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Monday, October 13, 2014
October marks Domestic Violence Awareness Month. A month dedicated to bringing awareness to relationship abuse. To putting the topics of domestic family and intimate partner abuse out in the open, on the table, and hopefully spark discussions on what otherwise are normally actions and behaviors hidden behind closed doors.

Domestic abuse takes many forms.  From psychological abuse, such as verbal abuse and manipulation, to physical such as assaults and forced sexual acts. But the abuse all has a common factor. Control. The establishment of control of one partner or family member, over another.

Often this topic and the associated pains produced go unheard. It's a taboo topic of discussion in our normal everyday office water-cooler bantering. Those abusing rarely gloat how they managed to keep their significant other submissive and under their control, while those hurt rarely show or... "allow" to be shown, any signs of their abuse.

For victims there may be shame, embarrassment, and fear in discussing their abuse. For abusers there may be the threat of legal consequences if they do talk about and thus admit to their own behaviors.

As with anything, there are certainly varying degrees of abuse. One action to one person may be considered abuse while to another it's considered acceptable. Such as child spanking. However, such discussions aren't typically had in our day to day lives, and we begin to loose focus on what we as a society agree is acceptable, and what we do not.

Do we as a society agree one partner has the right to dictate and force sex with another when they're married? Or that one partner has the right to "punish" the other partner because they are in a legally bound relationship?

Or how about couples who aren't married? For those who are dating, as a society how do we react to an individual who had consented to sex, but then during which says no and the other partner refuses to stop? While we may agree no means no. The justice system may not always see it that way. And we as a society may react even harsher on that partner who changed their mind and sought legal recourse by ridiculing them for having done so. "She wasn't raped, she consented."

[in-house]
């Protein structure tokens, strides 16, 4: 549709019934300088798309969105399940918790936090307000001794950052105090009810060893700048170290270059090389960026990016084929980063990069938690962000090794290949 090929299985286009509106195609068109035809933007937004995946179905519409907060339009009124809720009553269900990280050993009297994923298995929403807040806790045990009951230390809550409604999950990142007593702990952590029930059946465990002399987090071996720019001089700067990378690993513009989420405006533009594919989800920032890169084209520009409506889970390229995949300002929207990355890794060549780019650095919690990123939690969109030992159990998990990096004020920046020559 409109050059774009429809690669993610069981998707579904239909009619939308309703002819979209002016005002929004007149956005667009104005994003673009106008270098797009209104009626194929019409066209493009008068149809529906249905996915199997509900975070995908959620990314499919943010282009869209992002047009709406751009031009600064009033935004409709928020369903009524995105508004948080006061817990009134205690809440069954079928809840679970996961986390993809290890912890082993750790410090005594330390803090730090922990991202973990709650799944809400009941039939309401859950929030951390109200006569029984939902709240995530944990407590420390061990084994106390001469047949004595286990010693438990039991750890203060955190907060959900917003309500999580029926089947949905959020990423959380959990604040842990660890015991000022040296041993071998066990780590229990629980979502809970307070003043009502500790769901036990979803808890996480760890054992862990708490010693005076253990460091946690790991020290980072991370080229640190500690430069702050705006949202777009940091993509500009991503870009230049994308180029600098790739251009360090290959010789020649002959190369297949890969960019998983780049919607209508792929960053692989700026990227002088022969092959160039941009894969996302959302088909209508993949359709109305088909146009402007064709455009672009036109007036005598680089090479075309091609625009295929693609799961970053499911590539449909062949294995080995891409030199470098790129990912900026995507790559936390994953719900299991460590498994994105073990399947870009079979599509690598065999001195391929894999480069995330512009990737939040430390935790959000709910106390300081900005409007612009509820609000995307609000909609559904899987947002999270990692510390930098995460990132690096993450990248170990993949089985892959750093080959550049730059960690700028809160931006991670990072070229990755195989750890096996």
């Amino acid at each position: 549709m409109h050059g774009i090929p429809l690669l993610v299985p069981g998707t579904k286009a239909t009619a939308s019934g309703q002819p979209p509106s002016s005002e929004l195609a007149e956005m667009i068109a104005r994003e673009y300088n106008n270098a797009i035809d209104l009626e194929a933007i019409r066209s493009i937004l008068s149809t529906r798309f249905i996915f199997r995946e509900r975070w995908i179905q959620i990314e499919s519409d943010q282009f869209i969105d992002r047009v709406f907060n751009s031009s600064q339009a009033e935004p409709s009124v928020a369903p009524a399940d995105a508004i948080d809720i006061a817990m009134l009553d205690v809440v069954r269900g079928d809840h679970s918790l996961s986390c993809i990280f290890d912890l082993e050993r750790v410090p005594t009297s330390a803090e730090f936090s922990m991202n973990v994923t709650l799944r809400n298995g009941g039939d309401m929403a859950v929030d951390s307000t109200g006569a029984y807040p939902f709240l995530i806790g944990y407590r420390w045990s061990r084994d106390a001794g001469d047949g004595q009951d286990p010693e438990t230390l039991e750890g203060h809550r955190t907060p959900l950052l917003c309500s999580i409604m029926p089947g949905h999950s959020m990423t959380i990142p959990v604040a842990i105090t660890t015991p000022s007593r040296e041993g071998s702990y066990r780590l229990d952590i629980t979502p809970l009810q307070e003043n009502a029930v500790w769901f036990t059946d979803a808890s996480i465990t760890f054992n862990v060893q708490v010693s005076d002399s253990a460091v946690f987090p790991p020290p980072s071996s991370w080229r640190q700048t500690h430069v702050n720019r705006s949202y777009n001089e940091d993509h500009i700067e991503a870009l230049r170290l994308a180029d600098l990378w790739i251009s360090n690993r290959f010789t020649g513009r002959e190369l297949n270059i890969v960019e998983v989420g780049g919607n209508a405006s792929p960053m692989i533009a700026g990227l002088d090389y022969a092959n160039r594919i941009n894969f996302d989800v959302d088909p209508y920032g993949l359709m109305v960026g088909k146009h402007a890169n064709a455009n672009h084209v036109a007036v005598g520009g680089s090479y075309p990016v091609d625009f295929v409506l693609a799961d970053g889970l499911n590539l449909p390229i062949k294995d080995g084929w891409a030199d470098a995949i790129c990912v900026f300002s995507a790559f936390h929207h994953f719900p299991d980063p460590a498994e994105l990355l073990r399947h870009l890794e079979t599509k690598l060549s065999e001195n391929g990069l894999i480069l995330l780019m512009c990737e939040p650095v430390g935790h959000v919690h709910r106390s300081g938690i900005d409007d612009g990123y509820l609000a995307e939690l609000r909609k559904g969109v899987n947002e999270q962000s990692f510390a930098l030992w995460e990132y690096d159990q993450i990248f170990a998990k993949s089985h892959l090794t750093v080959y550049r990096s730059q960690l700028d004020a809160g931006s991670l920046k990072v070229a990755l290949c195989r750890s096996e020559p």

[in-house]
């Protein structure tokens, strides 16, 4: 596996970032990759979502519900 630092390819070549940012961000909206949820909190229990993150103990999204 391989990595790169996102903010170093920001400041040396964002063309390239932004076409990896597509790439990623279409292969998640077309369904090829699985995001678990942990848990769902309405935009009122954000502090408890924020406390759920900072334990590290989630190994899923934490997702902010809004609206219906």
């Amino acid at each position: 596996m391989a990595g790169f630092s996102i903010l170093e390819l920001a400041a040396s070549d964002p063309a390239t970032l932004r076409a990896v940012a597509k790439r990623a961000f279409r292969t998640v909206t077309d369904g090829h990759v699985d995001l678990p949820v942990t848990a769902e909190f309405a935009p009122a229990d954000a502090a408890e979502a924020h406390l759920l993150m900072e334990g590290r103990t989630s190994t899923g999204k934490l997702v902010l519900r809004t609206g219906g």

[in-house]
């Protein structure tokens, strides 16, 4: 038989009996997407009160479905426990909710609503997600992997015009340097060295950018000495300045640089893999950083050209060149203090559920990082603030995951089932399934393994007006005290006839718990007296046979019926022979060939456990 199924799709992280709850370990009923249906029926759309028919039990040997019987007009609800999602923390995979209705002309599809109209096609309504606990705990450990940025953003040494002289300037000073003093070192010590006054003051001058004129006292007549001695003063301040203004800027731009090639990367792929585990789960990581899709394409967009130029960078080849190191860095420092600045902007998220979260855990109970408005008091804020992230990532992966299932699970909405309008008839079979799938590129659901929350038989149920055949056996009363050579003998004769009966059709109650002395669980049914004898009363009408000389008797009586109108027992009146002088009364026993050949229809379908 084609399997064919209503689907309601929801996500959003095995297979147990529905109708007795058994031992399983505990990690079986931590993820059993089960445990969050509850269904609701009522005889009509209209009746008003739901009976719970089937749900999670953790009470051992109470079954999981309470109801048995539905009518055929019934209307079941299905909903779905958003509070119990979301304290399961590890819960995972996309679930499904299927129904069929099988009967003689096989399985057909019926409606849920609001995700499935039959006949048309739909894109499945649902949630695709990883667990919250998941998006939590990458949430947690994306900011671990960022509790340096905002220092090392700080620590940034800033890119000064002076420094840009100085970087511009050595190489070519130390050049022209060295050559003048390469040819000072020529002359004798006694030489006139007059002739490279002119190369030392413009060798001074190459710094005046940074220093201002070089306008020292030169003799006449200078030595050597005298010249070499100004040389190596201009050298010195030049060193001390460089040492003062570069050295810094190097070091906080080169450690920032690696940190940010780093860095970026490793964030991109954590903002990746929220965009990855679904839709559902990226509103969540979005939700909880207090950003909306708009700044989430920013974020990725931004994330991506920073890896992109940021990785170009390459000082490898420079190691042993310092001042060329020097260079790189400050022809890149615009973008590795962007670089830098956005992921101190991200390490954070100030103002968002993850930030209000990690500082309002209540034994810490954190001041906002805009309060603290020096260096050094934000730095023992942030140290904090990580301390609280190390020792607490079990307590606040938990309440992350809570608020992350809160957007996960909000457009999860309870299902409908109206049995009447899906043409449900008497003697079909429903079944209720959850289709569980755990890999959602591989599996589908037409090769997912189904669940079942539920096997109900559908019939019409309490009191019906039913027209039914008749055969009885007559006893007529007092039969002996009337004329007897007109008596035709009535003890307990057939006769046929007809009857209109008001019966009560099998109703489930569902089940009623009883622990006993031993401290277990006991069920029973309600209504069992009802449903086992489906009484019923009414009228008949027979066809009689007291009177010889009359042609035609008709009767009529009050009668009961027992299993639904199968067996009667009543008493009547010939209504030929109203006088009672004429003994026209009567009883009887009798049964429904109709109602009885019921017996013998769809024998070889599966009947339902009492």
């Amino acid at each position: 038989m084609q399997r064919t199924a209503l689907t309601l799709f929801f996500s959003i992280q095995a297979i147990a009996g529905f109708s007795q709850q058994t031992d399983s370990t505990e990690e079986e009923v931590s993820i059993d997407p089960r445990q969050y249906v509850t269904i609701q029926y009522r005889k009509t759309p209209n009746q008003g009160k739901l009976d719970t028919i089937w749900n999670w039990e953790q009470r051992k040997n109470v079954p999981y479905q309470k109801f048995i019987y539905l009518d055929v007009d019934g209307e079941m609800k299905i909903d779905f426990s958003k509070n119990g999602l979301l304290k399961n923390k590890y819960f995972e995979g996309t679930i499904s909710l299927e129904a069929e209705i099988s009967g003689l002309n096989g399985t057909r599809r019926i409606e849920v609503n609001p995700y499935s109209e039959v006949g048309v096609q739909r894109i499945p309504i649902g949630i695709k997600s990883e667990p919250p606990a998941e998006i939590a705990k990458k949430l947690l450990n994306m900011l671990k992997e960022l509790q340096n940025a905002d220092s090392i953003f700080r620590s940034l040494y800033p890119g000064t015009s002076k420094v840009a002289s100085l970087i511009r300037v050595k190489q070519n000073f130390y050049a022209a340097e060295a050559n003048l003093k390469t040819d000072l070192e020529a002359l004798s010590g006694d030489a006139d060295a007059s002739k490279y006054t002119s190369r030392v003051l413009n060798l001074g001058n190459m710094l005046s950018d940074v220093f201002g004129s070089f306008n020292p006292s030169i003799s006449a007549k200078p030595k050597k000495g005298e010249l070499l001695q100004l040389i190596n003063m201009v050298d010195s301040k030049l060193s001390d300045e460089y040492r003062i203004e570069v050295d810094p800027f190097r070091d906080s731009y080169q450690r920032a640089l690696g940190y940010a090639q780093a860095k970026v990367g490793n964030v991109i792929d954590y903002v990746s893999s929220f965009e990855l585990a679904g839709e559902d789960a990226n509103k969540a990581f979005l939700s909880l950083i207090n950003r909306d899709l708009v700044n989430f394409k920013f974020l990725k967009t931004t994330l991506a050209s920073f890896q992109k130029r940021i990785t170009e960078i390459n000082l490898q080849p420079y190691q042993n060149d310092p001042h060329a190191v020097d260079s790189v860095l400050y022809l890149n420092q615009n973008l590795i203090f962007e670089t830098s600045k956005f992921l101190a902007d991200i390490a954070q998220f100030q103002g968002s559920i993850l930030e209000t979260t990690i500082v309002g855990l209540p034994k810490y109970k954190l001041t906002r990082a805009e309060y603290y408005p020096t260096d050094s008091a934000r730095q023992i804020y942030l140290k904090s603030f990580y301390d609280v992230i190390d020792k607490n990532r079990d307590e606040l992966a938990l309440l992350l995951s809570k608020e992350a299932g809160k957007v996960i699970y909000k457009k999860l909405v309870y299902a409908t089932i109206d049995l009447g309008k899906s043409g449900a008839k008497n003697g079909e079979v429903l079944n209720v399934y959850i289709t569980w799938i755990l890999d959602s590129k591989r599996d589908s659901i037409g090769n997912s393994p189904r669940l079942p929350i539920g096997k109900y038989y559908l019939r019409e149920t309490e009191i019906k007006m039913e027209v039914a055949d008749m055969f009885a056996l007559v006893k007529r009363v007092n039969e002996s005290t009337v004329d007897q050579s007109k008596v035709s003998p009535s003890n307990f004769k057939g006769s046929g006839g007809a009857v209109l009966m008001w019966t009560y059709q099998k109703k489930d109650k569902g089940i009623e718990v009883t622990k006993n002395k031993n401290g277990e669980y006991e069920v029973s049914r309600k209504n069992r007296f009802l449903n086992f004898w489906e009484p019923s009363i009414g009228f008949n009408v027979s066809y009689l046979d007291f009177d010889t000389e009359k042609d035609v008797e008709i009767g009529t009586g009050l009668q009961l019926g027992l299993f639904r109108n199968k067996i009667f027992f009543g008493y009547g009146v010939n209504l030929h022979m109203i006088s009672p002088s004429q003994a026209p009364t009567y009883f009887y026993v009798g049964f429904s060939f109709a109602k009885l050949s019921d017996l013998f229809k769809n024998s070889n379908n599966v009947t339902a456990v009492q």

How about when alcohol or drugs have entered the picture? Is getting your partner drunk, or high just to "put them in the mood"... especially when they're not "putting out" acceptable?

Domestic violence can occur in any home, in any relationship. It's not isolated to the poor, or an affliction of the rich. It's not in every drug using or alcohol consuming home, nor isolated to educated or uneducated homes. It transcends every demographic there is, and can occur in any family or intimate relationship that exists.

It was in my relationship.

For 16 years I kept my own abuse hidden. For 16 years I kept it from my family. For 16 years I hid it from my friends... what few friends I had left. For 16 years I got skilled at applying cover-up over left abrasions, bruises, scars, and marks. For 16 years I sweat out my summers in long sleeves and pants just to hide the reality of my situation from public inquiry. And for 13 years no more than a couple people ever knew of my reality.

There's a myriad of things I've personally been told by others over the years while dealing with abuse. Some have made lasting impressions on me and have effected how I go about handling my situation. Both positively and negatively. Equally fortunate as well as unfortunate, these things said and even the associated mentally that goes with it, aren't isolated to just one person, officer, court, advocate, law enforcement department, or any one of a number of people I've met as a result of my own situation...

Some of those things I've been told:

"Forced sex, even if you're married, is still rape. If you don't want it, and it's forced anyways, it's rape."  Being told that, - something I knew but had to hear from someone else just to grasp the reality of my situation - was the pinnacle point in my decision to escape the abuse.

"There's no mark on his head, he looks happy, look he's playing around. NYS allows corporal punishment." ...  "Kids can get on your nerves, mine do, sometimes I want to just slam mine through a wall."  When I was told that, I clammed up and didn't have the guts to tell that officer my husband would strip me, tie me up, choke me unconscious, force sex, beat me, and then leave me for days that way. That officer never knew what was under the surface of that seemingly benign call regarding a little boy who was whacked with a remote on the head by his father. That night I was assaulted, choked unconscious and later woke up tied up while my then husband was beating me.